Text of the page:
Poland's consumer price index dropped 0.8% y/y in June, statistics office GUS reported in a second reading on July 11.
The result confirms the initial estimate of the stats office and market consensus, and also is 0.1pp better than the reading from May. But the slight improvement does not provide any solid ground for forecasts on when the run of deflation – having lasted a full two years now - may end. At the same time, the persistent fall of prices remains unlikely to push rate setters into action.
As has been the case for some time, prices in the transport sector drove the deflation in June, as they fell 6% on the year; the data includes a 9% decrease in the price of automotive fuel for private transport. Prices of clothing and shoes fell 4.1%, while those in the recreation and culture segment dipped 3%. Food prices grew 1.1%, faster than the 0.7% growth the previous month. In monthly terms, consumer prices expanded 0.2%, slightly faster than May’s 0.1% expansion, GUS noted.
With low global commodity prices remaining the main driver of Polish deflation, and therefore largely oblivious to monetary policy, the MPC has long stressed it is unlikely to execute a rate cut as long as economic growth is unthreatened. However, according to the latest inflation report from the National Bank of Poland (NBP) - also released on July 11 - the economy is likely to slow.
The report forecasts growth in 2016 at 3.2%, with an acceleration to 3.5% next year and 3.3% in 2018. The NBP’s previous projection predicted growth at 3.8% both this year and next.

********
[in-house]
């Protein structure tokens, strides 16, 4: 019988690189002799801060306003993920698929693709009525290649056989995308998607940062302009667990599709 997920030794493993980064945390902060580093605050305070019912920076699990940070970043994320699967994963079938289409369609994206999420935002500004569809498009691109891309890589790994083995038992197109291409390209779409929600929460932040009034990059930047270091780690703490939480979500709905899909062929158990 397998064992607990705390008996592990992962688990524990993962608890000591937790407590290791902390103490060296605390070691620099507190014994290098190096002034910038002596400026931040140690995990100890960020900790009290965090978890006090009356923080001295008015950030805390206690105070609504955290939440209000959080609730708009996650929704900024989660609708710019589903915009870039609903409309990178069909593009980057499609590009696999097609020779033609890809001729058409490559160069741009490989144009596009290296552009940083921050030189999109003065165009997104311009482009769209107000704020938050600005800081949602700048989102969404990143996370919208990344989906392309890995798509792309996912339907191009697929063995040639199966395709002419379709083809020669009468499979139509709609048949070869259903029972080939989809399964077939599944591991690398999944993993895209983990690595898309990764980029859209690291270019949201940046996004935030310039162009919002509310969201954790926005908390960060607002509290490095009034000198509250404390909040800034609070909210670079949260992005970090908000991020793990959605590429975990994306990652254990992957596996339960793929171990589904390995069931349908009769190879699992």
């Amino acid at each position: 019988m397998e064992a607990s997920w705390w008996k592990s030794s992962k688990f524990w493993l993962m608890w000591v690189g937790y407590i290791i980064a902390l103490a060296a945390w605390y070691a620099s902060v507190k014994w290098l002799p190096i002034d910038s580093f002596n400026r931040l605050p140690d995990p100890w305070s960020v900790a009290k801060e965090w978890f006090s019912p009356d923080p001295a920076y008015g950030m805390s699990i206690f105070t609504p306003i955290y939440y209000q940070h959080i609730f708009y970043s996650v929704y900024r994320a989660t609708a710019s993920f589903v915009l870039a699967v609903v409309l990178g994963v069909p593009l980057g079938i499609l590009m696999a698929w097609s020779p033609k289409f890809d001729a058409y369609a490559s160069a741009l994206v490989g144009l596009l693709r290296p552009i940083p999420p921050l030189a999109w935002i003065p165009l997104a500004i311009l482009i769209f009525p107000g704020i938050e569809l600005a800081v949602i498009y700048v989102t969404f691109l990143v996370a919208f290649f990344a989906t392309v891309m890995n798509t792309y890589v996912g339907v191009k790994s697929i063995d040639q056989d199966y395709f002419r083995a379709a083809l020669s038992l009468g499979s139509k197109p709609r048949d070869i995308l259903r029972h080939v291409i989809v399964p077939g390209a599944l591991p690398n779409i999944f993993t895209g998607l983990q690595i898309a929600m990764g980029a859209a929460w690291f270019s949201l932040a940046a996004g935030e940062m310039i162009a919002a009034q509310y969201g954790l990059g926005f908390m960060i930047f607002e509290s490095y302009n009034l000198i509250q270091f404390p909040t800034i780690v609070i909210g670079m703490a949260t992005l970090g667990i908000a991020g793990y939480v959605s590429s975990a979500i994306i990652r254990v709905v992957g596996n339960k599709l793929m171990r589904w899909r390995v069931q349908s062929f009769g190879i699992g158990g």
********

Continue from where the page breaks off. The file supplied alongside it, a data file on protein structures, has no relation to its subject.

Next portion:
"Consumption will remain the main driver of GDP growth over the projection horizon while the positive contribution of gross fixed capital formation will decline comparing to the previous years’ levels," the report predicts.
The new head of the NBP, Adam Glapinski, said earlier in July that he is not convinced by the new outlook, and that he thinks growth will come in close to the 3.6% seen in 2015. The governor pointed to rising wages, good consumer sentiment, and the positive financial situation of Polish companies as positive drivers.
The NBP forecast CPI at -0.5% in 2016, 1.3% in 2017 and 1.5% in 2018 in its new projection. In the previous report, the figures were -0.4%, 1.3%, and 1.7%, respectively.
Analysts insist CPI will remain negative in the coming months, but move into positive territory towards the end of the year. That said, the market has been consistently wrong in predicting the end of Polish deflation throughout the trend. Forecasts throughout most of last year were for prices to halt their drop by the end of 2015.